When asked afterwards if she was satisfied with Clinton's answer, Barbara Reynolds, the NNPA columnist who asked the question said she had hoped for more. “Sometimes I don't think that she can feel the racial insensitivity like we can. This is why they don't get it. It's not that she's a bad person, but when people say things, you know, she can't get it, because she doesn't feel like we feel and I think some of us are very sensitive anyway, because of how we have lived and sometimes these things can fall on her ears differently. But she should rely on her black staff people to immediately tell her, 'Oh this is horrible,' because she should have come out immediately and demanded that Geraldine Ferraro disassociate herself from the campaign.”
Okay. Let's do this.
As a New Yorker, I am quite familiar with Ms. Ferraro. I remember her tenure in Congress well as she was part of that wonderful wave of woman polticos that came out of New York City in the late sixties through the seventies. The groundbreaking Shirley Chisholm, Bella Abzug and Liz Holtzman were her congressional forerunners and Ferraro acquitted herself well during her time on the hill. I remember her VP run verrrry well as I worked for a woman who knew Ms. Ferraro and her family and found myself in her old neighborhood off Deepdene Road in Queens. It was a madhouse in those pre-cable days with reporters darting to and fro amongst the dark Tudor-style homes in Kew Gardens.
I remember the media's hubbub around her candidacy and the buzz over her being the first woman to realistically have a chance at that high a level of executive office. It was by and large, fawning press. The country was coming off the pitched and heavily-covered battles of the women's movement of the seventies and her being elevated to that position on the Democratic ticket was looked on as a good thing.
It was a good thing.
Was her being a woman a factor in her being put in that position?
It probably was, what with the tenor of the time all about us saying as Jack Nicholson did in “Batman”, “Let's broaden our minds!”
Many of us did. I voted for her without compunction.
But alas, not enough voters did. It was the age of Reagan, and America was in the midst of a bender with Ronnie at the bar, handing out shot after shot after shot until the country eventually walked to it's collective car and plowed into the abutment called post-Reagan reality. During that drunken haze though, we—America laughed with alcohol-vapored breath in Mondale's and Ferraro's faces for their daring to ask for the keys to get us home safely. To this day, that run is looked at historically as a bad joke, with Reagan holding the seltzer bottle and Mondale and Ferraro taking the blast in the mug, time after time.
It was cruel. They got smoked electorally. The story was all about the ineffectual Mondale and the woman who Barbara Bush said made her think of the “word that rhymes with rich”. Barbara Bush whose husband G.H.W. Bush had said of Ferraro after their lone debate “I kicked a little ass”. Ferraro would say twenty years later that she could understand Mrs. Bush's words as she was merely “protecting her husband”. It's amazing how...understanding people can be when they want to be.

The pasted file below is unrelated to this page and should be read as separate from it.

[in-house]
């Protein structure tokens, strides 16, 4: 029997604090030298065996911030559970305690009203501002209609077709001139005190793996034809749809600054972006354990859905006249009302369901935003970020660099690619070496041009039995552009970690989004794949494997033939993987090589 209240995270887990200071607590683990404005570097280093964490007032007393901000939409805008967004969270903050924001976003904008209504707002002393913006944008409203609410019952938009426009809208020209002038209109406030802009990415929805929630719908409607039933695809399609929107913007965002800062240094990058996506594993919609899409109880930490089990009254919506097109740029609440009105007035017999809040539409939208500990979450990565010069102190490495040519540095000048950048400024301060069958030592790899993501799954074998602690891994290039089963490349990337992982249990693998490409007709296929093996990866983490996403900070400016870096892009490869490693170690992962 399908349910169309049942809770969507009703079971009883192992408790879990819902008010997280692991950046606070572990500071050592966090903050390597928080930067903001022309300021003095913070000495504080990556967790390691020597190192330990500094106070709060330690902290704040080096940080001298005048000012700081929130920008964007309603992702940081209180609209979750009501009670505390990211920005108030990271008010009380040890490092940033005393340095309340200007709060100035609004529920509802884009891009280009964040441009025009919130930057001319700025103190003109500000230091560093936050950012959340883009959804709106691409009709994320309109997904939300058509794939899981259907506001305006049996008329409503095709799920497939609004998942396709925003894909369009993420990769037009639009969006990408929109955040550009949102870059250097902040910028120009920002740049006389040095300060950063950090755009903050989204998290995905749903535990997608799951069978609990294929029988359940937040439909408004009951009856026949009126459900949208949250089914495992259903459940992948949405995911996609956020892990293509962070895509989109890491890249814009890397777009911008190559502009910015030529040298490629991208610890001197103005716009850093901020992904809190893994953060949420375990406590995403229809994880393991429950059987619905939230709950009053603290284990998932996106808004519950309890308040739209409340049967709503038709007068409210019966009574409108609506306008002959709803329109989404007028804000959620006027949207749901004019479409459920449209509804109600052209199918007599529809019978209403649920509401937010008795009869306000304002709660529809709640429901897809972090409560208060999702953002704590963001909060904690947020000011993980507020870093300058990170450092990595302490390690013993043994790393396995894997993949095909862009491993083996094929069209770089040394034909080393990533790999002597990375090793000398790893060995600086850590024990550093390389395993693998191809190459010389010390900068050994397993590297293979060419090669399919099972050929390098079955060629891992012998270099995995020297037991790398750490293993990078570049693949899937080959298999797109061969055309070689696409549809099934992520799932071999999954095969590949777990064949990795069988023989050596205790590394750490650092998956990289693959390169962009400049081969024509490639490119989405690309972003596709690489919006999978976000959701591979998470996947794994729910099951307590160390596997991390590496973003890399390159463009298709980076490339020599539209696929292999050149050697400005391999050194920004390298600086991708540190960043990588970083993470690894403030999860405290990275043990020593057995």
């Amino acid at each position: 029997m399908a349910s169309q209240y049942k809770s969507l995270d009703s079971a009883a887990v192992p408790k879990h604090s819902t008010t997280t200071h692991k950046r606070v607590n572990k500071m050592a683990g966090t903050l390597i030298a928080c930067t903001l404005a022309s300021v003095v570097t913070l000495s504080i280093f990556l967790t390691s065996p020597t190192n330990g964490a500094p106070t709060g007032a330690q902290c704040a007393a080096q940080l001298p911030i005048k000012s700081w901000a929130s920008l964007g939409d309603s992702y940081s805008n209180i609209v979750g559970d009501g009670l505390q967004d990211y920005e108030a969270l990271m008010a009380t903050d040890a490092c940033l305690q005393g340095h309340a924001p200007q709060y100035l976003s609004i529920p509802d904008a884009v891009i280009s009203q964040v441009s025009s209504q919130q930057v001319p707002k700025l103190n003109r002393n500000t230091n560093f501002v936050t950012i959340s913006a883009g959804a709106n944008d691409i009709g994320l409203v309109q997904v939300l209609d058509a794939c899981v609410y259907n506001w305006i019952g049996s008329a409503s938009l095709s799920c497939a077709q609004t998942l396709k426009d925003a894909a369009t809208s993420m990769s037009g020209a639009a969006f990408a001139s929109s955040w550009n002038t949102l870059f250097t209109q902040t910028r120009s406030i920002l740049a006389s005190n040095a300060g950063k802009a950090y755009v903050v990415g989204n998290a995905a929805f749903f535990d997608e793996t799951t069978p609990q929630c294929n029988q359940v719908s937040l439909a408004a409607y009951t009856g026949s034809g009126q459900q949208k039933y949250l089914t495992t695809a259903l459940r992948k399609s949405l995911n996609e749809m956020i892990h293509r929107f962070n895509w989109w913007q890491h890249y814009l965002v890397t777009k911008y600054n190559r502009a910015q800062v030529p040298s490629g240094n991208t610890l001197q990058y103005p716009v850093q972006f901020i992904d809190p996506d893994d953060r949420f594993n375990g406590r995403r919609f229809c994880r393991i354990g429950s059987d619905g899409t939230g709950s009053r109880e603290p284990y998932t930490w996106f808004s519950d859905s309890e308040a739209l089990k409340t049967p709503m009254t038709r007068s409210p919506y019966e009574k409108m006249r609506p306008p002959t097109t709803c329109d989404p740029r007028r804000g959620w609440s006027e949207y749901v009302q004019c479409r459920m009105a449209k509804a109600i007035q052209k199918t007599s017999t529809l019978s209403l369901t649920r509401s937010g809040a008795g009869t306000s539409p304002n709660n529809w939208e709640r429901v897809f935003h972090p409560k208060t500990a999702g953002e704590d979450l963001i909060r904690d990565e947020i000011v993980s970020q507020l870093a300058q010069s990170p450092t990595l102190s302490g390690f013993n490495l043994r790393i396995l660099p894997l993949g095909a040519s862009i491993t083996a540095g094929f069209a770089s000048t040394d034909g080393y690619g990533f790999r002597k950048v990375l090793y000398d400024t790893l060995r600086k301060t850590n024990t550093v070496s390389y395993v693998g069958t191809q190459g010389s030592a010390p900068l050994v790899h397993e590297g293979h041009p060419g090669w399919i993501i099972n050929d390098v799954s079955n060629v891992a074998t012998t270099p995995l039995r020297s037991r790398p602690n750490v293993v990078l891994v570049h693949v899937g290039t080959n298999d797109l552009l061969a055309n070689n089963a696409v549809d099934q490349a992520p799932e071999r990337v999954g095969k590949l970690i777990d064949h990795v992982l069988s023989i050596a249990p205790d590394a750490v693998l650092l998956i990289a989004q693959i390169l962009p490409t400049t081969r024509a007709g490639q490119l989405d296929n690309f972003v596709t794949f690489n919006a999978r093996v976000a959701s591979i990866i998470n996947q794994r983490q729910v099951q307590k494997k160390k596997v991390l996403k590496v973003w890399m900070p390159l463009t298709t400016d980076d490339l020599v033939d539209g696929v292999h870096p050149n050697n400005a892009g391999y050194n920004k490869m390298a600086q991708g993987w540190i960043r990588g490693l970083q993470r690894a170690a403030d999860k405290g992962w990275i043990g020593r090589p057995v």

I think that understanding was at best, superficial, and at worst—an absolute load of self-serving bullshit.
She, Ms. Ferraro is still seething. I think about the country's basic dismissal of her in 1984 and the subsequent trail-out of her political career comet. She would run for Senate in New York and lose in primary. She would then be appointed to an ambassadorship by President Bill Clinton, but from there—politics was ultimately over for her. She would enter private life after another fated run at the Senate, losing to Chuck Schumer in the primary. There would be seats on corporate boards and oddly, a spot on Fox News as an analyst. Six years in congress, two as an ambassador. All in all, a rather brief career considering her status in Democratic circles. I don't think it's a stretch to say that there's a lot of “could have been” floating about her, along with a lingering and unfair aroma of “novelty”.
Flash forward to 2008. The Hillary Clinton candidacy in which Ferraro has invested a lot of time and energy and perhaps deep personal empathy is not going as well as envisioned a year ago. The reason? Beyond the serious strategic errors, her Democratic opponent is savvy, has a “gift of gab”, a boatload of charisma, money and an outstanding on-the-ground and behind-the-scenes team. There was, up until a few months ago an air of...“inevitability” to the Clinton candidacy, and now...a markedly different air. That of bad math, doomsday scenarios and time and opportunity growing short.
Senator Clinton has made a few eyebrow-lifting remarks in the heat of the campaign, as has Mr. Clinton. Plans go awry, emotions get hot, people lash out—for sake of release, and in the employ of strategy. Some have allowed a narrow corridor for campaign statements, while others have allowed a wider berth. I have allowed the latter in my consideration of campaign season rhetoric because of the unique nature of this run. It's longer, more heavily covered and analyzed and maybe more fraught with emotion considering we're coming off the eight years of Bush-Horror. I have let a lot slide. I said the following about the Clinton camp's questionable-at-best “South Carolina” strategy: